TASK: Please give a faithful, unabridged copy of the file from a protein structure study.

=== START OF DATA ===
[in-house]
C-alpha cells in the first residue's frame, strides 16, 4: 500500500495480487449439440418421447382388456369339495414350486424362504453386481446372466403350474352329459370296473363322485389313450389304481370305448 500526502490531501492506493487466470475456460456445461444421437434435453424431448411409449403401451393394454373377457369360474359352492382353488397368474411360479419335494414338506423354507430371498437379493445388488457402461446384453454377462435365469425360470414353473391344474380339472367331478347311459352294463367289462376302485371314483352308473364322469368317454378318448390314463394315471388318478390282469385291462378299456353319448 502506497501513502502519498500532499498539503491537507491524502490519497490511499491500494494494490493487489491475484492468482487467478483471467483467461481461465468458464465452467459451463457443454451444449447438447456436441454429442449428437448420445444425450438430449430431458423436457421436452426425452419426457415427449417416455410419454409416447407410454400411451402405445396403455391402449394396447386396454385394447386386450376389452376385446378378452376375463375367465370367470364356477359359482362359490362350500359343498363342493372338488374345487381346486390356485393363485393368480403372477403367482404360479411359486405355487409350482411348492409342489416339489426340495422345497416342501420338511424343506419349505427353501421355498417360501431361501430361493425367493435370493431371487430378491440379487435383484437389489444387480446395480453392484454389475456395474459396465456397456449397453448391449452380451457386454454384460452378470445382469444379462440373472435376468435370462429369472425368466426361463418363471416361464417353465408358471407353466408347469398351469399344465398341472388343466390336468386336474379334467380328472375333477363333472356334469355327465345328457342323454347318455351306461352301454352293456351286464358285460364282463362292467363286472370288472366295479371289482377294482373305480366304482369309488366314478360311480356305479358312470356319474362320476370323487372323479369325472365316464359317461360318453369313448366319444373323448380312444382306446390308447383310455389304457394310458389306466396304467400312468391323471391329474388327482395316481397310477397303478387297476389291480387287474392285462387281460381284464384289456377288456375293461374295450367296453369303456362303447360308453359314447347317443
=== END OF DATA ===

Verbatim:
[in-house]
C-alpha cells in the first residue's frame, strides 16, 4: 500500500495480487449439440418421447382388456369339495414350486424362504453386481446372466403350474352329459370296473363322485389313450389304481370305448 500526502490531501492506493487466470475456460456445461444421437434435453424431448411409449403401451393394454373377457369360474359352492382353488397368474411360479419335494414338506423354507430371498437379493445388488457402461446384453454377462435365469425360470414353473391344474380339472367331478347311459352294463367289462376302485371314483352308473364322469368317454378318448390314463394315471388318478390282469385291462378299456353319448 502506497501513502502519498500532499498539503491537507491524502490519497490511499491500494494494490493487489491475484492468482487467478483471467483467461481461465468458464465452467459451463457443454451444449447438447456436441454429442449428437448420445444425450438430449430431458423436457421436452426425452419426457415427449417416455410419454409416447407410454400411451402405445396403455391402449394396447386396454385394447386386450376389452376385446378378452376375463375367465370367470364356477359359482362359490362350500359343498363342493372338488374345487381346486390356485393363485393368480403372477403367482404360479411359486405355487409350482411348492409342489416339489426340495422345497416342501420338511424343506419349505427353501421355498417360501431361501430361493425367493435370493431371487430378491440379487435383484437389489444387480446395480453392484454389475456395474459396465456397456449397453448391449452380451457386454454384460452378470445382469444379462440373472435376468435370462429369472425368466426361463418363471416361464417353465408358471407353466408347469398351469399344465398341472388343466390336468386336474379334467380328472375333477363333472356334469355327465345328457342323454347318455351306461352301454352293456351286464358285460364282463362292467363286472370288472366295479371289482377294482373305480366304482369309488366314478360311480356305479358312470356319474362320476370323487372323479369325472365316464359317461360318453369313448366319444373323448380312444382306446390308447383310455389304457394310458389306466396304467400312468391323471391329474388327482395316481397310477397303478387297476389291480387287474392285462387281460381284464384289456377288456375293461374295450367296453369303456362303447360308453359314447347317443